PRofile: Teddie of COLLECTIVE

Meet Teddie of COLLECTIVE. She grew up in a foreign service family, moving around every 3-4 years always adapting to meet new people, explore new places.  Teddie moved to NYC to study communications at NYU and has been in the city ever since. Having worked at many of the top agencies in the city, she started her own agency COLLECTIVE in 2012. She loved the nature of the work but not always the part about having a boss! Her and her partner, Nicole, worked together for a couple of years and decided to make the leap to start to get their own clients.. working on projects that they had a vested interest in and an ability to help friends on their new ventures…then COLLECTIVE was born!

Teddie Davies

How did you get started in public relations?

I started in fashion PR at Diesel right out of NYU…running the sample room and learning the ropes.  I always knew I wanted to be involved in shaping brand messaging, in helping brands with their public profiles to project the right image and gain the appropriate following to reach their goals.  Working in house is a great way to learn but I love to work on many things at once so having clients with different goals and in different markets makes the job more dynamic, challenging and ultimately fun and rewarding.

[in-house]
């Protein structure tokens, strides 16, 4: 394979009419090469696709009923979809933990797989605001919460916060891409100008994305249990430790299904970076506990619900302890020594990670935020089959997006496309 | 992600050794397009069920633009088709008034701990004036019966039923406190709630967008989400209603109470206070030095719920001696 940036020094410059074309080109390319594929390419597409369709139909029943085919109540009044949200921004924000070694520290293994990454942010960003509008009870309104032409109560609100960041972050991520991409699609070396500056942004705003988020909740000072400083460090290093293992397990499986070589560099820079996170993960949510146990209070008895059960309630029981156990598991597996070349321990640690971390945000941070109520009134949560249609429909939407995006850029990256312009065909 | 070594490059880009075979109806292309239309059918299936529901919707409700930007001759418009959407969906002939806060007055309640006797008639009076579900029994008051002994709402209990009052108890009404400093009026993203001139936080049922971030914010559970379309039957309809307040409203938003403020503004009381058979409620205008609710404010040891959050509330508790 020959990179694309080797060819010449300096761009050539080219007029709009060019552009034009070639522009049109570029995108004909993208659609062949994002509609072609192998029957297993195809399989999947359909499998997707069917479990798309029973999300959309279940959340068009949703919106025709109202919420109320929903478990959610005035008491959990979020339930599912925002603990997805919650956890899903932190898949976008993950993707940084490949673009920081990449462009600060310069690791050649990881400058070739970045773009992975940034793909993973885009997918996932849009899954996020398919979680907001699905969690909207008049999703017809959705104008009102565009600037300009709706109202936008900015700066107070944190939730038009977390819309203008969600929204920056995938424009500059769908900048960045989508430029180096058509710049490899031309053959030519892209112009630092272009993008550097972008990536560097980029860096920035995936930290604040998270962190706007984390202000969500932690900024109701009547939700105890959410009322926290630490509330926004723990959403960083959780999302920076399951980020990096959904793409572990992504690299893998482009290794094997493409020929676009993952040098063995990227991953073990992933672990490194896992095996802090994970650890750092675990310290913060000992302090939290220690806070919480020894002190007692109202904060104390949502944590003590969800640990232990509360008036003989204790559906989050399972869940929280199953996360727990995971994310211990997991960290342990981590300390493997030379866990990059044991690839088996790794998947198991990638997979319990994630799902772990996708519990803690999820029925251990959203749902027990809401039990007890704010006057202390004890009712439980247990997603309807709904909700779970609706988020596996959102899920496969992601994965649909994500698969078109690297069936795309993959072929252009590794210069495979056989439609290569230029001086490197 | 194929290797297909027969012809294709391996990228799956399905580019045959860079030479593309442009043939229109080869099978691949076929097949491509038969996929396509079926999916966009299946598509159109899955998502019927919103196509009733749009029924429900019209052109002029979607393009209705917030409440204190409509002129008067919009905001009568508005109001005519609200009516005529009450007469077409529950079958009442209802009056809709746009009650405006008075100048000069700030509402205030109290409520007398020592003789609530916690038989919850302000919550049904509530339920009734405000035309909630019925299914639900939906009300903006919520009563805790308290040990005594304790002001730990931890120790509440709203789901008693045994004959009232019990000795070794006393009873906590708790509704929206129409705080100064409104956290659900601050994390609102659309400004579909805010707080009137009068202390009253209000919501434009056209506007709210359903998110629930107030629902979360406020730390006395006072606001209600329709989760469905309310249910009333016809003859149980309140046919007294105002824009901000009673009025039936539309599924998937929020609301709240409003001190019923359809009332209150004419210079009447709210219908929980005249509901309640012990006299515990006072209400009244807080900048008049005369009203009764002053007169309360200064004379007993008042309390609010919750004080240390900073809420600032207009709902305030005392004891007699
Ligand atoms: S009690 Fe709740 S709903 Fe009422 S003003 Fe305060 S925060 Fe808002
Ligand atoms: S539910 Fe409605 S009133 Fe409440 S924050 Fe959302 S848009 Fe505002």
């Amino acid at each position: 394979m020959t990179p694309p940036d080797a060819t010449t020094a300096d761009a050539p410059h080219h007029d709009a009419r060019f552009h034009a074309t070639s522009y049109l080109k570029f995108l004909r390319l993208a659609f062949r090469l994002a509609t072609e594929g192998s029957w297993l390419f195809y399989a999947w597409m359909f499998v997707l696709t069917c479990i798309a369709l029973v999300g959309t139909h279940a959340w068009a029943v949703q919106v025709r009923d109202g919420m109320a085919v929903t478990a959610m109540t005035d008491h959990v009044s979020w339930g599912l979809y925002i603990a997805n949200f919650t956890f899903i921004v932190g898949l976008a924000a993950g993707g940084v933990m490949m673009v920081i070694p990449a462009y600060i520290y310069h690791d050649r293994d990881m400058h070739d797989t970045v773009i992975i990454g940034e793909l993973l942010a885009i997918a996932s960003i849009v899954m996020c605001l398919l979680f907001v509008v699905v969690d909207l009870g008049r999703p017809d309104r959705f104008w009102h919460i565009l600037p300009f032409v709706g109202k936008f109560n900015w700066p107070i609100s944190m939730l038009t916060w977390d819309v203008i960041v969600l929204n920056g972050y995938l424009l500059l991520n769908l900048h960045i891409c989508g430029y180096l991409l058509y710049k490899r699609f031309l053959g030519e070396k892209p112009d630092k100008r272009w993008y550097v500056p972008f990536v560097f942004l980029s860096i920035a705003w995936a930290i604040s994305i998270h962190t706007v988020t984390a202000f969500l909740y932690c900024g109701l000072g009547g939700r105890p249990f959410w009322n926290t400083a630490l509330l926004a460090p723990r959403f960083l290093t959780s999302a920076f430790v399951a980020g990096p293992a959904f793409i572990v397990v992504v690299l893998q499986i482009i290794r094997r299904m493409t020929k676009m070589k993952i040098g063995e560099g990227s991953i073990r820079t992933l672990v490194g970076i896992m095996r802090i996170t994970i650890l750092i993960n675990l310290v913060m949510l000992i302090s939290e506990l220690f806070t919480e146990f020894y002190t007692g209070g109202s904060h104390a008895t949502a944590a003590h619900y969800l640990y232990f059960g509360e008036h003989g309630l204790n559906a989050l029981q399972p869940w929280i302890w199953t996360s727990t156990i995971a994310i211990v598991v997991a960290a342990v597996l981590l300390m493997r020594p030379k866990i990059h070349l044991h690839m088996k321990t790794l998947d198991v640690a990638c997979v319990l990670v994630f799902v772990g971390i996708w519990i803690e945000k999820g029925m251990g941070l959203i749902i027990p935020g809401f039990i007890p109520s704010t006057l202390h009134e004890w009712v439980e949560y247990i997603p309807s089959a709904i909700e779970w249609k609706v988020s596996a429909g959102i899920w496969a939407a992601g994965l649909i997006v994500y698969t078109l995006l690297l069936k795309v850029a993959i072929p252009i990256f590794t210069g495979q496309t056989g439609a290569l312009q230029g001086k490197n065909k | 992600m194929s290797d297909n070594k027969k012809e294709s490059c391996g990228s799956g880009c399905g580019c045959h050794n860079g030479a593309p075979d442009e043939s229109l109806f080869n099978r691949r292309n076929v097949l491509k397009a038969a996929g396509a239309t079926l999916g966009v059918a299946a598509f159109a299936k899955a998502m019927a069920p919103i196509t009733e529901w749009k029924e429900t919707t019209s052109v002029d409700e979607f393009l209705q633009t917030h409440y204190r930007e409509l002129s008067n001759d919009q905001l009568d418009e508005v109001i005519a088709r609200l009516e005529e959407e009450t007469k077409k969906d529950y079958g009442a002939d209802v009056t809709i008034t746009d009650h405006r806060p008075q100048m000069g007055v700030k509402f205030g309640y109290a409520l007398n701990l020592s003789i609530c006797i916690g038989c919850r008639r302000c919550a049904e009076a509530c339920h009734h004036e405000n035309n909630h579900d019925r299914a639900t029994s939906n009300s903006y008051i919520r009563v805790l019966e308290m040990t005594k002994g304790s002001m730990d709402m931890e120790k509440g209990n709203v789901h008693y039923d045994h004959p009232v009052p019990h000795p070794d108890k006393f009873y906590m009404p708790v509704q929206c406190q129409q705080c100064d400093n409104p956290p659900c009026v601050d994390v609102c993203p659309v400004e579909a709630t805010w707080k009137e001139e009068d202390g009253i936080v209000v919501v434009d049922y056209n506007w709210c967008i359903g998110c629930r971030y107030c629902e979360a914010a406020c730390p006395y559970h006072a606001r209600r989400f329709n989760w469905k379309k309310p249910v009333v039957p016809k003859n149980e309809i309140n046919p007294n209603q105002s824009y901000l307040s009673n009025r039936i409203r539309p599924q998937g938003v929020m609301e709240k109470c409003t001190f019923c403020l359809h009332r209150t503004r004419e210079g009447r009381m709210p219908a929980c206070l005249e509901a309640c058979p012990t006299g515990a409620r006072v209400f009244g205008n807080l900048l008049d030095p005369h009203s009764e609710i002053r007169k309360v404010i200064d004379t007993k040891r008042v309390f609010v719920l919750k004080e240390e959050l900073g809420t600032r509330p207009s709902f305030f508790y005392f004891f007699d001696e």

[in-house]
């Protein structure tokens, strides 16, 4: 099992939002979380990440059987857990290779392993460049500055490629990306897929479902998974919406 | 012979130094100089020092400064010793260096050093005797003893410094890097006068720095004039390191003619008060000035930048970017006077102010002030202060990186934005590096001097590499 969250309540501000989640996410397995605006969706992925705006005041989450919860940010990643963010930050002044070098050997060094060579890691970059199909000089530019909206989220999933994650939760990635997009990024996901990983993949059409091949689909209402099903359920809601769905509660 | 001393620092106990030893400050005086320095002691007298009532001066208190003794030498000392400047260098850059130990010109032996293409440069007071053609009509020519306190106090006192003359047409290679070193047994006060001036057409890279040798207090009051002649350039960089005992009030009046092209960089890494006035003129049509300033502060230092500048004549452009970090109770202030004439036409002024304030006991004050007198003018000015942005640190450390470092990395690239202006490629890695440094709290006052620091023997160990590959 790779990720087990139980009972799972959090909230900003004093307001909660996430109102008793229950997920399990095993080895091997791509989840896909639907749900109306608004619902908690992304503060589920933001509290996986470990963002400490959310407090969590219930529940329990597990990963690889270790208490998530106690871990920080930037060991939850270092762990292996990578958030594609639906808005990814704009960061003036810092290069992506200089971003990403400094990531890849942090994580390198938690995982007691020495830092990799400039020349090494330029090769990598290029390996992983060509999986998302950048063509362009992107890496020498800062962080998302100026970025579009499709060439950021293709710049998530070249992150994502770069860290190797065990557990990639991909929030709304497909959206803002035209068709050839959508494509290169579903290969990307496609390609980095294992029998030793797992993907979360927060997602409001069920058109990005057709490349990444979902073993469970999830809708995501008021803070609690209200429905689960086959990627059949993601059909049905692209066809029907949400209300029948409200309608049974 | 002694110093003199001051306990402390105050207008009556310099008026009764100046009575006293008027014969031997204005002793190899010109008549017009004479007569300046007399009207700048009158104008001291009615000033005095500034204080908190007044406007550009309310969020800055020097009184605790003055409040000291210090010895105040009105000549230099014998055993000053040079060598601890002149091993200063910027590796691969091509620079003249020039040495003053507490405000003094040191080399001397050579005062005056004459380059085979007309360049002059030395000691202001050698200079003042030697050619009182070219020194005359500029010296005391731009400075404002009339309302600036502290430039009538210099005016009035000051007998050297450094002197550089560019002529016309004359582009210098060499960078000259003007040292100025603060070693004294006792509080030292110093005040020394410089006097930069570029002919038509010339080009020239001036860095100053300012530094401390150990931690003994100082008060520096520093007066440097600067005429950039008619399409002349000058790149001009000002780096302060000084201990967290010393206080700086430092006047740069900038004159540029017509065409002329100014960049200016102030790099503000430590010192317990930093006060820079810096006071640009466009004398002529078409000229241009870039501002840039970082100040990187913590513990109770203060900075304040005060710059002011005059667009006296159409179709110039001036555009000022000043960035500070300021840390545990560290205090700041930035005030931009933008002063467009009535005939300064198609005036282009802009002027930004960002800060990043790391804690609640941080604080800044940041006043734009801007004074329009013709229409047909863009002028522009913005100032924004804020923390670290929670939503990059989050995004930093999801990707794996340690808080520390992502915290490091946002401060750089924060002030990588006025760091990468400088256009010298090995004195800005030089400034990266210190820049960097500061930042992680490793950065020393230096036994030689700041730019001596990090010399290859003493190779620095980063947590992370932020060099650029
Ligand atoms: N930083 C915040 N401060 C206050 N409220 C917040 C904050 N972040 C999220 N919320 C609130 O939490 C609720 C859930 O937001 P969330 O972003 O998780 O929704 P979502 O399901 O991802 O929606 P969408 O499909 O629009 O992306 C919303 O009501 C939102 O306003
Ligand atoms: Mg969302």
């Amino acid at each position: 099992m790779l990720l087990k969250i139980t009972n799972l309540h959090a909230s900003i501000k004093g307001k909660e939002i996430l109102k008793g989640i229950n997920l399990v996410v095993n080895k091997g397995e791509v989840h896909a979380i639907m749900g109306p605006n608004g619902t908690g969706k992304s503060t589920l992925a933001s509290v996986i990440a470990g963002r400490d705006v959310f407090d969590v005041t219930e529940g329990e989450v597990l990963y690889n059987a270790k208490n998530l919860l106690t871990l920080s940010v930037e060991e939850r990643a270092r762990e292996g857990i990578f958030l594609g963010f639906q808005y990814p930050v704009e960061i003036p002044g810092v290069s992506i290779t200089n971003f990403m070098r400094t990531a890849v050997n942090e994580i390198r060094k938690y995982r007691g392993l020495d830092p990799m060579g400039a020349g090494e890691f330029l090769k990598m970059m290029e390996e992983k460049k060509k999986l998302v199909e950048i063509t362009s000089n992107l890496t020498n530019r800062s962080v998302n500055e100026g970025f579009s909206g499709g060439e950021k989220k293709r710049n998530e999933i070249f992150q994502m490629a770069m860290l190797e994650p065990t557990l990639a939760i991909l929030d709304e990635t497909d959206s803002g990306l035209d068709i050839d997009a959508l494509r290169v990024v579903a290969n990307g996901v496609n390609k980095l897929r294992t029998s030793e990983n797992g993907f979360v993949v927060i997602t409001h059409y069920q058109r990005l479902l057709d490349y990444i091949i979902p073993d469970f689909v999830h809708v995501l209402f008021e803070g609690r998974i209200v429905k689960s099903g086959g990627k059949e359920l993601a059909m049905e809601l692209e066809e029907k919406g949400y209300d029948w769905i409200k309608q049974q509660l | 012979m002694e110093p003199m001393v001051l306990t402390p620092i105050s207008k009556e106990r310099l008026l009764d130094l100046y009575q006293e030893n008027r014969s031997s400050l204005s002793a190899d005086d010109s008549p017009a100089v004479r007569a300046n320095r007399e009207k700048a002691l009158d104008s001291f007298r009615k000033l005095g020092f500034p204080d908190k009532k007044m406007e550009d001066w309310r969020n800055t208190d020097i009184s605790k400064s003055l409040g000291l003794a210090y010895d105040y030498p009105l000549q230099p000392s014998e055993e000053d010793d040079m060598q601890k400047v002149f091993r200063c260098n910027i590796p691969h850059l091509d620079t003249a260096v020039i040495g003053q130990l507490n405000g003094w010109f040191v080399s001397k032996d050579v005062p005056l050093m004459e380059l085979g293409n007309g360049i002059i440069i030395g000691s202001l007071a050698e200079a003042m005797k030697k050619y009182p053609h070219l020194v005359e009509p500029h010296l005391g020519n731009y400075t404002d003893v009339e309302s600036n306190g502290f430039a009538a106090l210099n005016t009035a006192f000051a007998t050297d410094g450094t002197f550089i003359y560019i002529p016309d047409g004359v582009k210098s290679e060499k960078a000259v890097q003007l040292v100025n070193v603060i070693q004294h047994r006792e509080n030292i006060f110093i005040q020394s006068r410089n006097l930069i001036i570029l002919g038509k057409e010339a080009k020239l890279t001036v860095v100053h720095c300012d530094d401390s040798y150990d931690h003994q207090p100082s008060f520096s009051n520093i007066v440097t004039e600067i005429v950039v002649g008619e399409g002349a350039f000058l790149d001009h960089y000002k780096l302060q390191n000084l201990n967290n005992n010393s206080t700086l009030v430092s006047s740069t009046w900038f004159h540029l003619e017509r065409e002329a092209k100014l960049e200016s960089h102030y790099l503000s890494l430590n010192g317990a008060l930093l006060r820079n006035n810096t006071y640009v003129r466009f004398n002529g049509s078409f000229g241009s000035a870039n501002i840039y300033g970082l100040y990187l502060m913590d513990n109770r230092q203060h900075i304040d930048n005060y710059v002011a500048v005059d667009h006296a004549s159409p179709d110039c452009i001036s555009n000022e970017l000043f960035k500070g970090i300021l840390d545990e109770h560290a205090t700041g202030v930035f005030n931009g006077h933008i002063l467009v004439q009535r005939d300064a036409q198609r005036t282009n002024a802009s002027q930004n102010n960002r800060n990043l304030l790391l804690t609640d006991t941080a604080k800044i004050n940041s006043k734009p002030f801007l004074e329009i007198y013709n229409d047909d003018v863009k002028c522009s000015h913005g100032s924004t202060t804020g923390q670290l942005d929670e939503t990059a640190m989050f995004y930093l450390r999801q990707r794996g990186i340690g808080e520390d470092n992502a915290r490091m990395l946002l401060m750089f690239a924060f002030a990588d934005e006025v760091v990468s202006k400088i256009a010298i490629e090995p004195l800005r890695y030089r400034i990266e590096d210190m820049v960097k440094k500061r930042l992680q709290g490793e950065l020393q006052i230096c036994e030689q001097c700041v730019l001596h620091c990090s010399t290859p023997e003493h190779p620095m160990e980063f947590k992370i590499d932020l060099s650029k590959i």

When and how did you decide to start your own firm?

I think I always knew I wanted to work for myself… my childhood of moving around sometimes made it difficult for me to stay in one place for too long — I tended to get antsy working for other people, not really controlling my schedule or choosing my clients.  Having Collective allows me to travel more and work at my own pace. My business partner and I were in a place where we both were ready to leave our jobs and we thought, why not go out on our own? We knew we worked well together and it just made sense.  We had one meeting while we were still working in different places where we told a potential client about our plans-  they said- we will hire you today if you resign and voila, we had our first client and we gave our 2 weeks notice.


What is your average day like?

This is a hard one because I think there really is no average day in this business!  Usually starts with a lot of coffee and good music in the office.  We work a lot with hospitality clients so we are always visiting our clients hotels, restaurants and bars to see what’s new and to stay as involved with each as possible.  There’s always some pitching involved, some days more than others depending on what we are working on.  Lots of phone calls- often (trying) to be the voice of reason when emotions are running high and always reminding people to look at the full picture.  Usually ends with a dinner/ drinks date to entertain media, show off one of our clients or just to catch up with colleagues and friends.

What’s the best part of working in public relations? 

PR is really about working with people- knowing who your audience is and being able to adapt whether speaking to the media or to a client –  I love the exploration- getting to know a client and their goals and figuring out how to get them there.  It is also really satisfying to be able to help friends and colleagues with their ventures… I’m lucky to have some really creative and talented friends and I like to think of myself as the business voice in their head.  I love being involved in so many different industries and never having a dull moment.